Gorbachev had come to power when the second Cold War threatened to turn into a hot war, and it was his undoubted achievement not only to lift the threat of conflict with the West but also to provide the conditions for the overcoming of the Cold War in its entirety. Gorbachev proposed the idea of "new political thinking" based on the notion of interdependence and a new cooperative relationship with the West. Proof of this was the abolition of a whole class of intermediate nuclear weapons in 1987. Withdrawal from Afghanistan in 1988 put an end to one of the Soviet Union's most futile military adventures. In Europe, Gorbachev talked of the establishment of a "common European home," but it was not clear what form this would take. Gorbachev looked on as one after another of the communist regimes in the Soviet bloc collapsed from 1989; although he would have preferred reform communism to have replaced neo-Stalinism, instead capitalism flooded in. Gorbachev facilitated the unification of Germany in 1990, although he is criticized for failing to guarantee in treaty form the demilitarized status of the eastern part of the new country.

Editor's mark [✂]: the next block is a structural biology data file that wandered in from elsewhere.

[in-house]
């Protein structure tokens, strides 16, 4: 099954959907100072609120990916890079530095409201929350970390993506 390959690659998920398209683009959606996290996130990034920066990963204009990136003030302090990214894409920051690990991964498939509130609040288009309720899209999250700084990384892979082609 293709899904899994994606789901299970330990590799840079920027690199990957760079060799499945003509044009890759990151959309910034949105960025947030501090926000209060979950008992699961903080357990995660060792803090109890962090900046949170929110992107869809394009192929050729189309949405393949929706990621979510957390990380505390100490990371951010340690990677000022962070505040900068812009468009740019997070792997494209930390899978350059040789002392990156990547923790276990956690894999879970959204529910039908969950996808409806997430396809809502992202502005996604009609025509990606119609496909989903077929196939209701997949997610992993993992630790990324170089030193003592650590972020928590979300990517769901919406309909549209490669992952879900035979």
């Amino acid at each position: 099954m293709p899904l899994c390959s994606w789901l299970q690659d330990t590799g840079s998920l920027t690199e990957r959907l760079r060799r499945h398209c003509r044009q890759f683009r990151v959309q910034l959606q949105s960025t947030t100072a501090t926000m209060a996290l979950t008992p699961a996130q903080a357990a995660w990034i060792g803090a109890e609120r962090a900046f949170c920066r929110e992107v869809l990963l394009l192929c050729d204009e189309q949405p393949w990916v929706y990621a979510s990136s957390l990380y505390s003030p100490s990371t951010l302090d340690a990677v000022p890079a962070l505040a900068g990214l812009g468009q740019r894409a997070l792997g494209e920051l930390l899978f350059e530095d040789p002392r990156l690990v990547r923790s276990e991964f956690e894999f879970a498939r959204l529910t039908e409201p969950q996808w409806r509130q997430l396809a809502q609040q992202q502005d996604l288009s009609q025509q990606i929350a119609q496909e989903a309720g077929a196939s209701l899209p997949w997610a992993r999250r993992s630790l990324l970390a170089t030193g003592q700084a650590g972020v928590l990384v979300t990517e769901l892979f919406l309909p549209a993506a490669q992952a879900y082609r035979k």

Economic reform proved the stumbling block for his vision of perestroika. His inability to make up his mind in the early 1990s over a strategy for economic change encouraged Russia and the other republics to go it alone. Resistance to his aims and his policies grew to the point that a group prepared to seize power in a coup. The specific issue was the planned signing of the new Union Treaty on 20 August 1991, but the plotters were also concerned about economic disintegration and the loss of political control. For three days in August (19–21) Gorbachev was isolated in the Crimea, while Yeltsin faced down the plotters and emerged with renewed popularity. Gorbachev's hopes for a reformed democratic socialism lay in tatters. The pressure for increased sovereignty for republics grew into demands for independence, and despite Gorbachev's attempts to save the union, in December of that year the USSR was formally dissolved. Gorbachev resigned as president on 25 December 1991 and went on to head his Gorbachev Foundation dealing with historical and social science research.